‘I was such a little show off,’ she laughs, before describing a game she would play in her early childhood where people would shout out a feeling, and in response she would improvise them a piece and ‘provide them with something that would hopefully take them on a little bit of a journey – I remember really loving doing that.’ It’s not how she composes herself though, her ideas arrive in musical form, ‘really,’ she tells me, ‘and then it’s almost up to me, when I’m giving them shape, to translate that which I hear, into something which I am thinking or feeling. I mean, a more conceptual idea can blossom out of that, but I do get these fully formed, almost produced ideas in my head, and I’m like, OK, how do I make that sound?’ Running, hiking, being outside in general is good for these ideas coming to her, but she could also just be playing, and ‘I will stumble across something that becomes a bit of a wormhole that I have to go down and, you know, if I’m drawn into it and attracted to it then I think it’s a valid thing to follow, so I spend more time with it. Sometimes I think, oh no! This is crap! And so I throw it out.’
Neufeld’s compositions and performances are very physical and it’s something she’s incredibly mindful of as she tells me how important – and wonderful – it is to have an ongoing education. An education which includes rudimentary exercises both on violin and voice but also a ‘pretty dedicated home practice’ when it comes to yoga. ‘When I’m in a city – when I’m in New York City especially because I own two yoga studios there – I’m constantly in that community of taking people’s classes, giving feedback, teaching – sort of like a yoga school almost. Teaching, taking, mentoring. When I’m in other cities where I know people who run great studios, or when I have the chance to take classes, I will do a lot of them, but when I’m on the road, like Vermont, working on music, I tend to just mix my own hodgepodge of physical routines which, for me, might be yoga every other day, and something more extreme every other other day.’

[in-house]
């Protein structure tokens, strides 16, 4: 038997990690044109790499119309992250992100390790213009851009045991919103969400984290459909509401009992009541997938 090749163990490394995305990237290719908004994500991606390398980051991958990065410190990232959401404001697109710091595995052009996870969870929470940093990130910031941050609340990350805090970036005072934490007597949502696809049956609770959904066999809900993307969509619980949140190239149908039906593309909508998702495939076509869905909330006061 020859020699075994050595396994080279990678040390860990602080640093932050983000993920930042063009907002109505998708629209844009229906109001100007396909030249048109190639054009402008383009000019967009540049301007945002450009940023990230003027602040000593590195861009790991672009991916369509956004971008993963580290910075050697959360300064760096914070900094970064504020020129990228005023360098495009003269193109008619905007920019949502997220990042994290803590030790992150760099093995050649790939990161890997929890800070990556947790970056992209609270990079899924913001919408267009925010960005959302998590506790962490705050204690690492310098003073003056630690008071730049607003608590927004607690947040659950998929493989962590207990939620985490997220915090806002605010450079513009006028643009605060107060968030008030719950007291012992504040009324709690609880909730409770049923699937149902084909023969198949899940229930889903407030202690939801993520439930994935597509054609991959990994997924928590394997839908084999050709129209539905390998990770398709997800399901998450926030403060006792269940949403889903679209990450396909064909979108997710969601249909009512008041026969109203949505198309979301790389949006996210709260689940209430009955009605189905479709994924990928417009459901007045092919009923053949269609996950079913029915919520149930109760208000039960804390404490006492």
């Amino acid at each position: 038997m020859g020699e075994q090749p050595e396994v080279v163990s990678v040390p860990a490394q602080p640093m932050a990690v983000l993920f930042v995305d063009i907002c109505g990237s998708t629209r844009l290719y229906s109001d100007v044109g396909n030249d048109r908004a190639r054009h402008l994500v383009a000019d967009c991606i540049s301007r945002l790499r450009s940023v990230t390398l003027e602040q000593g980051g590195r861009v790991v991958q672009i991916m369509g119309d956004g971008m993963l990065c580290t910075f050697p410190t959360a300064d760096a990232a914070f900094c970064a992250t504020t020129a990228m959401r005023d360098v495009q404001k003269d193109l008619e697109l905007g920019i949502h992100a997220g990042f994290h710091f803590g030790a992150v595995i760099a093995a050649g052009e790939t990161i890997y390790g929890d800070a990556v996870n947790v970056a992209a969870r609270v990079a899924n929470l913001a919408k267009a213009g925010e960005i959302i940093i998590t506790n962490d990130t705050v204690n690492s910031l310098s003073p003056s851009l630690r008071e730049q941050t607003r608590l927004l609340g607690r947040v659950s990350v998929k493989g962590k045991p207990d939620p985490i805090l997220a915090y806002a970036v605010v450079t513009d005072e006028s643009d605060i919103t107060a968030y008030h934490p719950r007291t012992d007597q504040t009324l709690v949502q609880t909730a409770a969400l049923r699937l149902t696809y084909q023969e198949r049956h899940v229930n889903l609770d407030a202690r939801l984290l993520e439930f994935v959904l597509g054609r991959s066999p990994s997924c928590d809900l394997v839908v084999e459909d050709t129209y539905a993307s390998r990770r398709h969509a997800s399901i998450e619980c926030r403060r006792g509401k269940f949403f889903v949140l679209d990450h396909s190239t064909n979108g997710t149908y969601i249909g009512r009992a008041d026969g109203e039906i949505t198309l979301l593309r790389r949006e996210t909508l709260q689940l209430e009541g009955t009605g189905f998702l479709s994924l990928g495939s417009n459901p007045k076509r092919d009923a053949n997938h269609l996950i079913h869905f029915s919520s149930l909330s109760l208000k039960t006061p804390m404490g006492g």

I can hear a lot of my electronic tendencies… Although… it’s the sound of wood, so it’s very different!
‘When we say yoga we think of poses, but actually yoga really comes from a lot more,’ spending the last decade practicing yoga breathing and meditation has allowed Neufeld’s focus to sharpen, her concentration to get more honed. ‘I’ve found that by dedicating myself to yoga, I can dedicate myself a lot more to other things that demand more time and patience.’ Working on her solo records has been one of those achievements. The process of writing The Ridge, her second solo album, began on tour with Arcade Fire – ‘so it was a lot of stopping and starting – doing little pieces and then coming back and revisiting.’ It was only once the tour was done that she was able to fully dive into the album and finish it off – ‘I was immersed in a natural environment, without distractions, I was alone, I was just able to take all these ideas that I had been tinkering with part-time and able to go into it and some miracle ideas were able to come through with that because I allowed myself some space and time and solitude.’
If Hero Brother, her debut solo album, was the infancy of her solo work, then she’s confident in The Ridge being the adolescent; ‘I was pulling in a lot more of my influences, and I was more confident in that I had written an album before – well maybe not more confident – but more relaxed, and much more open to bringing in other elements.’ She describes how we’re all sponges to influences, so although she might not draw directly on anything, listening back to ‘The Glow’, for example; ‘I can hear a lot of my electronic tendencies, and that’s been – from a very young age – a lot of Aphex Twin, Autechre, and I can hear that in that piece. Although… it’s the sound of wood, so it’s very different!’
Sarah Neufeld will perform at s105 (De School), Amsterdam on Thursday, 3 November. The Ridge is out on Paper Bag Records.